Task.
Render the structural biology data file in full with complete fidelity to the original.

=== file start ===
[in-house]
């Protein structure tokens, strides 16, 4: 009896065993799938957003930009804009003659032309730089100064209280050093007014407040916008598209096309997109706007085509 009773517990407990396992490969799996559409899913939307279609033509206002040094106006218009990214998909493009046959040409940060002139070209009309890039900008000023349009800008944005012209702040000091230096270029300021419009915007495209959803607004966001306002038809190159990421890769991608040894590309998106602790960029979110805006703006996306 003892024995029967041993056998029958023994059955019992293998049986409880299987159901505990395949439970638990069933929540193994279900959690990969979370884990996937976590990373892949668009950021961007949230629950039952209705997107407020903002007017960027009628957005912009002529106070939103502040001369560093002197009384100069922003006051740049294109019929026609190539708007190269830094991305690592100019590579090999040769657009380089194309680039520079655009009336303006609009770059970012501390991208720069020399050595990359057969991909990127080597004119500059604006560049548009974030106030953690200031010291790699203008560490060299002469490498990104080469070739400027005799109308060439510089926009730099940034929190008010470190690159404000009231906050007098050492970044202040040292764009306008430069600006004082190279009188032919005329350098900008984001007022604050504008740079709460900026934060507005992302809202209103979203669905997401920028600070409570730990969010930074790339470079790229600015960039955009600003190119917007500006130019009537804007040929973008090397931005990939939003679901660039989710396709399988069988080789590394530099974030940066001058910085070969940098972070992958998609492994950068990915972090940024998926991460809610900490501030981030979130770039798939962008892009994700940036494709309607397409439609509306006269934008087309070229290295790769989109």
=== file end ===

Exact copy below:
[in-house]
């Protein structure tokens, strides 16, 4: 009896065993799938957003930009804009003659032309730089100064209280050093007014407040916008598209096309997109706007085509 009773517990407990396992490969799996559409899913939307279609033509206002040094106006218009990214998909493009046959040409940060002139070209009309890039900008000023349009800008944005012209702040000091230096270029300021419009915007495209959803607004966001306002038809190159990421890769991608040894590309998106602790960029979110805006703006996306 003892024995029967041993056998029958023994059955019992293998049986409880299987159901505990395949439970638990069933929540193994279900959690990969979370884990996937976590990373892949668009950021961007949230629950039952209705997107407020903002007017960027009628957005912009002529106070939103502040001369560093002197009384100069922003006051740049294109019929026609190539708007190269830094991305690592100019590579090999040769657009380089194309680039520079655009009336303006609009770059970012501390991208720069020399050595990359057969991909990127080597004119500059604006560049548009974030106030953690200031010291790699203008560490060299002469490498990104080469070739400027005799109308060439510089926009730099940034929190008010470190690159404000009231906050007098050492970044202040040292764009306008430069600006004082190279009188032919005329350098900008984001007022604050504008740079709460900026934060507005992302809202209103979203669905997401920028600070409570730990969010930074790339470079790229600015960039955009600003190119917007500006130019009537804007040929973008090397931005990939939003679901660039989710396709399988069988080789590394530099974030940066001058910085070969940098972070992958998609492994950068990915972090940024998926991460809610900490501030981030979130770039798939962008892009994700940036494709309607397409439609509306006269934008087309070229290295790769989109």